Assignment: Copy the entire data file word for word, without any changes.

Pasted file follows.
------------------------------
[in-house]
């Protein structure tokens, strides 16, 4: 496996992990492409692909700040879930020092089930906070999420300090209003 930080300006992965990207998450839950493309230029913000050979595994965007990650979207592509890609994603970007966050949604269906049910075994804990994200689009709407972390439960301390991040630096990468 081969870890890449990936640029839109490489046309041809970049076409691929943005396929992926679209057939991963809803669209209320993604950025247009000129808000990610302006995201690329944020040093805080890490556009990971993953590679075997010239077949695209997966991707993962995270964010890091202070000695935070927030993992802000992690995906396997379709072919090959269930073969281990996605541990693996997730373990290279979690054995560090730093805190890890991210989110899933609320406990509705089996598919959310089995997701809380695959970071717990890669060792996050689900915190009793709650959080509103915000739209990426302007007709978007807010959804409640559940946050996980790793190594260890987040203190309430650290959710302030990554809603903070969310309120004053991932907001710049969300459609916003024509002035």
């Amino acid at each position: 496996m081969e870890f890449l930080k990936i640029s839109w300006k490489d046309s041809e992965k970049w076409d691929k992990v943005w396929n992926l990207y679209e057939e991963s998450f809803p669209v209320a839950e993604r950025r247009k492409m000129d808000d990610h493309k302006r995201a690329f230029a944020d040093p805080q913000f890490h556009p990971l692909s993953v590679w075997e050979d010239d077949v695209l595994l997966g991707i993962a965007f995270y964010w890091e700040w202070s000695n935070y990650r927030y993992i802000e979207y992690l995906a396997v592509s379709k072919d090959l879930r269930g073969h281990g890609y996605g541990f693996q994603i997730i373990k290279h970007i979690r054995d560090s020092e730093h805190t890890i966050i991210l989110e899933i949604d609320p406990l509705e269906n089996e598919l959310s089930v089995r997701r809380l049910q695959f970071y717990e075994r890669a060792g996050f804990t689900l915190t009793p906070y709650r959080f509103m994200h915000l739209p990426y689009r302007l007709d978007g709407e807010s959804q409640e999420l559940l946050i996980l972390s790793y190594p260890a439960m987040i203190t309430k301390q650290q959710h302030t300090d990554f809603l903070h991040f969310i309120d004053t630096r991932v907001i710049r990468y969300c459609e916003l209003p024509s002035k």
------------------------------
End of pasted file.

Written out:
[in-house]
């Protein structure tokens, strides 16, 4: 496996992990492409692909700040879930020092089930906070999420300090209003 930080300006992965990207998450839950493309230029913000050979595994965007990650979207592509890609994603970007966050949604269906049910075994804990994200689009709407972390439960301390991040630096990468 081969870890890449990936640029839109490489046309041809970049076409691929943005396929992926679209057939991963809803669209209320993604950025247009000129808000990610302006995201690329944020040093805080890490556009990971993953590679075997010239077949695209997966991707993962995270964010890091202070000695935070927030993992802000992690995906396997379709072919090959269930073969281990996605541990693996997730373990290279979690054995560090730093805190890890991210989110899933609320406990509705089996598919959310089995997701809380695959970071717990890669060792996050689900915190009793709650959080509103915000739209990426302007007709978007807010959804409640559940946050996980790793190594260890987040203190309430650290959710302030990554809603903070969310309120004053991932907001710049969300459609916003024509002035």
């Amino acid at each position: 496996m081969e870890f890449l930080k990936i640029s839109w300006k490489d046309s041809e992965k970049w076409d691929k992990v943005w396929n992926l990207y679209e057939e991963s998450f809803p669209v209320a839950e993604r950025r247009k492409m000129d808000d990610h493309k302006r995201a690329f230029a944020d040093p805080q913000f890490h556009p990971l692909s993953v590679w075997e050979d010239d077949v695209l595994l997966g991707i993962a965007f995270y964010w890091e700040w202070s000695n935070y990650r927030y993992i802000e979207y992690l995906a396997v592509s379709k072919d090959l879930r269930g073969h281990g890609y996605g541990f693996q994603i997730i373990k290279h970007i979690r054995d560090s020092e730093h805190t890890i966050i991210l989110e899933i949604d609320p406990l509705e269906n089996e598919l959310s089930v089995r997701r809380l049910q695959f970071y717990e075994r890669a060792g996050f804990t689900l915190t009793p906070y709650r959080f509103m994200h915000l739209p990426y689009r302007l007709d978007g709407e807010s959804q409640e999420l559940l946050i996980l972390s790793y190594p260890a439960m987040i203190t309430k301390q650290q959710h302030t300090d990554f809603l903070h991040f969310i309120d004053t630096r991932v907001i710049r990468y969300c459609e916003l209003p024509s002035k």